Bach Collegium San Diego’s Powerful, Inspiring Bach ‘St. Matthew Passion’

Some twenty years ago Ruben Valenzuela corralled his musician friends to perform J. S. Bach’s St. John Passion. Since that concert turned out to be the beginning of the Bach Collegium San Diego, it seemed appropriate to crown the company’s two decades of exemplary period music performance with Bach’s St. Matthew Passion.

Bach Collegium San Diego at All Soul’s Episcopal Church [photo (c.) Gary Payne]

According to Bach’s obituary, he composed five different settings of the various passion accounts found in the Gospels, but the only settings that have survived are those of St. John and St. Matthew. Bach’s sons were not particularly faithful custodians of the manuscripts he left them!

First performed on Good Friday, 1729, the St. Matthew Passion is structurally grander than the earlier 1724 St. John Passion, and in Bach’s later work we see the composer’s deep faith expressed in more tender, personal terms, especially in the reflective arias. Music historians rank this St. Matthew Passion along with Beethoven’s Missa Solemnis and Verdi’s Requiem as the apogee of sacred music in Western Music.

The Bach Collegium’s commanding St. Matthew Passion performance proved worthy of the work’s high esteem in the canon: powerful choruses supported by Valenzuela’s dependably vibrant period instrumentalists; from the vocalists, gorgeous, probing arias adorned with shimmering instrumental obbligatos, and overall, that unerring, driving pulse that can sustain the Passion’s three hours of sacred drama.

In the role of the Evangelist, the passion story’s omnipresent narrator, tenor Aaron Sheehan’s supple traversal of recitative and impeccable declamation never failed to engage the listener. His arias, such as “Geduld, Geduld” with rustling cello obbligatos beneath him, were equally rewarding. Eloquent bass baritone Paul Max Tipton presented a strong but compassionate Christus, especially in the scene where he shares the last meal with his disciples.

In the contrasting roles of Judas and Pontius Pilate, Enrico Lagasca used his robust bass timbre to convincingly convey the cunning of Judas and the authority of Pilate, and his vibrant declamation underscored the impassioned pleas of his aria “Gebt mir meinen Jesu wieder!”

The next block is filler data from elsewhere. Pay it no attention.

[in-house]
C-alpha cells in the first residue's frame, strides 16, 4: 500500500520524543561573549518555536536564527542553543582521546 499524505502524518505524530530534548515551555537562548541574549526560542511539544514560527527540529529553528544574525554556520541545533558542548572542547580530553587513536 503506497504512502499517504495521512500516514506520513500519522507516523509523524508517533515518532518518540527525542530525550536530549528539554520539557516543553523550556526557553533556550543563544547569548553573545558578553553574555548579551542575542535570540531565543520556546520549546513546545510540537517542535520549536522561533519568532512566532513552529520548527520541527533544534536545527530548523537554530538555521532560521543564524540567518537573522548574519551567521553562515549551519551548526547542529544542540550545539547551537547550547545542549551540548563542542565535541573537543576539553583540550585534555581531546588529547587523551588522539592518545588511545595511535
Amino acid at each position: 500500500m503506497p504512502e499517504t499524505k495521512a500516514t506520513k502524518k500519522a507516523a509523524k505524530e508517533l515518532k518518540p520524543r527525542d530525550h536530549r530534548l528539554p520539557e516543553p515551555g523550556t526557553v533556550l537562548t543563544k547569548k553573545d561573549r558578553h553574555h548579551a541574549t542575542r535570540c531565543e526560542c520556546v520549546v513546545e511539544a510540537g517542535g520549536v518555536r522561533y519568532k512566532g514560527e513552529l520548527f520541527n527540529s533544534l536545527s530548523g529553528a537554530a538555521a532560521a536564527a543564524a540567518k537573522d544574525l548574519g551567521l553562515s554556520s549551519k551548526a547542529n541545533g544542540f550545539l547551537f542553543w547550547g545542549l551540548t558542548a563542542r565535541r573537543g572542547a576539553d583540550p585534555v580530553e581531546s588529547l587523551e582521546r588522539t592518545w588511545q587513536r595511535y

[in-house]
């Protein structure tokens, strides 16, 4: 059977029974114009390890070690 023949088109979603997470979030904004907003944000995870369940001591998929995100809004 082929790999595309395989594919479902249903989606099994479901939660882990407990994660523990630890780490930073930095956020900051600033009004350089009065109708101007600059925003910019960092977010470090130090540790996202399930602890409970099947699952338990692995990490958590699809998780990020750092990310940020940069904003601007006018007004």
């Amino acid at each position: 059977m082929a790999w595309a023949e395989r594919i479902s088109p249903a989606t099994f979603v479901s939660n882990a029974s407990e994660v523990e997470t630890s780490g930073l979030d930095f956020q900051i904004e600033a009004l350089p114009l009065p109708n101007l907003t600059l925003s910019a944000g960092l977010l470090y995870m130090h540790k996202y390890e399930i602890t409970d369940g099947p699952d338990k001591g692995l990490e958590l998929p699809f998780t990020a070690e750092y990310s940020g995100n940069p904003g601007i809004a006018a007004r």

Soprano Clara Rottsolk brought tender, graceful phrasing to the most celebrated aria of the Passion, “Aus Liebe will mein Heiland sterben,” and the strength of her upper range floated her line above the orchestra. In a recitative filled with pious introspection—which is an important spiritual goal of a Passion presentation—soprano Estilí Gomez imbued “Wiewohl mein Herz in Tränen schwimmt” with heartfelt emotion, followed by exuberant joy in her aria “Ich will dir mein Herze schenken.”

Countertenor Jay Carter has been a frequent guest soloist with the Bach Collegium over the years, but I have never heard him give a more riveting interpretation of an aria than his ardent “Erbarme dich, mein Gott,” coupled with an equally persuasive violin obbligato by concertmaster Marty Davids. Mezzo-soprano Virginia Warnken Kelsey brought laudable interpretive insight and skill to her arias, although her voice did not carry as well in the All Souls’ Episcopal Church sanctuary as did those of her colleagues.

Under Valenzuela’s unswerving direction, those great ensemble pillars of the Passion—the billowing chorale fantasias that open and close the first half—engaged the sixty plus Bach Collegium musicians in thrilling ensemble collaboration. For these two movements, an additional treble choir made up of voices from the San Diego Children’s Choir, the Our Lady of Peace Choir, and the All Souls’ Episcopal Church Choristers added to the bold texture. This rich, sonorous ensemble, however, may have been too much for the modest size the suburban All Souls’ sanctuary. I would love to have experienced this work in, say, St. Paul’s Episcopal Cathedral in Bankers Hill, where the sound could have rolled out under its high arches.

The Passion’s reflective chorales cultivate the listeners’ emotional response to the drama, and the Bach Collegium chorus—usually accompanied by the instruments but sometimes a cappella—gave the chorales both conviction and requisite gravitas. Some of Valenzuela’s chorale tempos were a bit brisk for my Lutheran ears, but the musicological debate on the historical tempo of chorale singing has never been clearly resolved.

For those who keep the season of Lent, this performance provided a nonpareil experience of deep reflection. For those who experience the St. Matthew Passion as one of the great musical achievements of Western musical culture, the experience was equally rewarding. There is something about the music of Bach well presented that transcends the individual and puts all in touch with their highest aspirations. Could we ask for more?

The Bach Collegium San Diego presented in concert J. S. Bach’s ‘St. Matthew Passion’ on March 24 & 25, 2023. I heard the March 24 performance at All Souls’ Episcopal Church in Point Loma. The concert was repeated on March 25 in Cardiff.


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